We were going on a trip across country which had been planned for several months.  We planned to have HC stay with a cat nurse, who had veterinary training, could board cats and give fluids and medication.  But the morning we were to leave, we were concerned enough about HC’s leakage that we took him to the emergency center.  I raised the possibility of a primary colon problem, but both the local vet and again the vet at the emergency center thought this was due to renal failure.  We thought that odd, since the creatinine elevation was modest; we have had several cats die from renal failure, and none had been obstipated.  But, we deferred to experts.  An ultrasound was not recommended, although had anyone looked at the chart they would have seen an X-Ray report from two months earlier recommending one.  HC’s colon continued to leak, and his renal function wasn’t quite as good, but he was thought to be able to be cared for at the cat nurse’s house.

We dropped HC off and left, not with a great feeling, but hoping things would gradually improve after the last enema.  They did for about three days, then he started having diarrhea again and was taken back to the emergency center.  For the next four days we had calls to the veterinary hospital.  Emails were occasional and difficult to download where we were at.  Replying was impossible.  Interspersed were cost estimates—well in four figures—as well as some frustration that each communication was with a different veterinarian.  

It wasn’t until the third day that we realized that the staff was treating HC as a renal failure cat, completely focused on that.  Only that day was an ultrasound performed that showed bowel mucosal thickening as well as pancreatitis.  A feeding tube was passed, and I was wondering how far we were going to take all of this.  It wasn’t the costs, but it was what we were doing to HC.  The final day started with a comment that he was a little better, barely eating, but HC wasn’t going to get better.  His numbers were not bad, but his condition was.  He could look forward—at best—to leaving there with a tube and tube feedings.  He would hate it and so would we.  And he would obstruct again, and that was assuming his pancreatitis could be treated. He also had a significant heart murmur.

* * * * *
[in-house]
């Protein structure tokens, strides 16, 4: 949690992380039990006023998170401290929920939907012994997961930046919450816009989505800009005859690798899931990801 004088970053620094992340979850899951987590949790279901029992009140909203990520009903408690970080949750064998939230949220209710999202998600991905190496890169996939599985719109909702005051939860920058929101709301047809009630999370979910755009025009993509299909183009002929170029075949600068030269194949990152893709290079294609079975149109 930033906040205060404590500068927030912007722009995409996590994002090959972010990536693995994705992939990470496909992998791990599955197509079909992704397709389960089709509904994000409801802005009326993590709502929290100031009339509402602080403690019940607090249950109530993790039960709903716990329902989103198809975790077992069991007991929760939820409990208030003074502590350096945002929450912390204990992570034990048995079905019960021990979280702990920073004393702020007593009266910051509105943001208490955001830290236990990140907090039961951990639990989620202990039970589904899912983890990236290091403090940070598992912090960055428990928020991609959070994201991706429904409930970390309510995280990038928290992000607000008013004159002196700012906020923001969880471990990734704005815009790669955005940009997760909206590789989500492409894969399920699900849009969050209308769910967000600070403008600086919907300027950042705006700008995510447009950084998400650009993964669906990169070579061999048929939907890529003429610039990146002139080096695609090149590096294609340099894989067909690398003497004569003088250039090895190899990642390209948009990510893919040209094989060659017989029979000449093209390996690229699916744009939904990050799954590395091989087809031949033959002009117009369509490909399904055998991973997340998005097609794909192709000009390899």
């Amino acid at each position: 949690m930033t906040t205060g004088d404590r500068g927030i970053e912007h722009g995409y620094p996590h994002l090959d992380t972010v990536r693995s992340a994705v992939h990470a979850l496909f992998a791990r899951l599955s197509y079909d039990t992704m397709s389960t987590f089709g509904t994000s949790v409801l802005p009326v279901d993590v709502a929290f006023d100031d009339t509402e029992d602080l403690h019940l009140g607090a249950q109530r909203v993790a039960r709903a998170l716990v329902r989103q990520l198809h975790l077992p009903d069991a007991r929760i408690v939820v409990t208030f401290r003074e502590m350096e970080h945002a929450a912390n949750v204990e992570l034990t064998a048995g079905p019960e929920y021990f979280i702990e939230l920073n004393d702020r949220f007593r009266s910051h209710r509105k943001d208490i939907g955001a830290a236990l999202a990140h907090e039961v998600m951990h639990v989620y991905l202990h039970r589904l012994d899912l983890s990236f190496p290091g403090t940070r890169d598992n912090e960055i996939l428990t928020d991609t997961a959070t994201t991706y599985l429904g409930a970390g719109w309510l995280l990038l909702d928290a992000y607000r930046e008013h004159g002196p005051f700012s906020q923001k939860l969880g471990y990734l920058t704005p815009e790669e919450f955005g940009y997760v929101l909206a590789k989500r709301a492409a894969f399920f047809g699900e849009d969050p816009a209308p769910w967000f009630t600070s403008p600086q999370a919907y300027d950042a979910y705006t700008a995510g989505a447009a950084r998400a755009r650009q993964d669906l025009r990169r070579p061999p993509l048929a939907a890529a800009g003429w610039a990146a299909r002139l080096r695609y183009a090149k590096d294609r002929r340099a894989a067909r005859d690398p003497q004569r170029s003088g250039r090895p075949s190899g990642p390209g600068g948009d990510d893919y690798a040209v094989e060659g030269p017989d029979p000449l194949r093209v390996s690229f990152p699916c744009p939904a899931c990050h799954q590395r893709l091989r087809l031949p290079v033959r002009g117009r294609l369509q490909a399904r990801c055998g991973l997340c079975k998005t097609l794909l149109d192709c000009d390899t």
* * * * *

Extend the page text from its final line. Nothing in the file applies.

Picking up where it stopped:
No, it was time to stop.  We both felt guilty about it, but not because we stopped but because we continued as long as we had. 

Perhaps had someone read the radiologist’s report—the two times we were at the hospital and the one time at the clinic—we would have realized what we were up against.  Or, I should say, they would have realized, since we felt all along that this was a primary bowel issue.

To those who know me well, it must be tiring to hear me rant about medical errors and the need to fix faulty systems.  Well, the errors have affected both me and my whole family.  I have ranted about poor communication in medicine, to stop important matters from falling through the cracks.  When my father was alive, he would tell me to calm down, saying “people are busy.”  Well, if people are busy, judging by the condition of medical care, too many are busy doing the wrong things.

I now am writing the vet hospital director, whom I know, to let her know what happened in hopes that somebody will learn from this issue without getting defensive.  I’m not optimistic. I don’t know what I will do with the veterinary clinic.  If they bring it up, I will mention it.  I just don’t want my care compromised because I spoke up.  I shouldn’t feel that way, but I do.  I’d like somebody to learn, including the young vet who got my wife’s call about the cat’s not eating and told the tech to tell her to wait another day.  That’s a recipe for Feline Hepatic Lipidosis.

I will meet HC at the Rainbow Bridge.  And he will probably wonder why I was so cruel to him in his final days.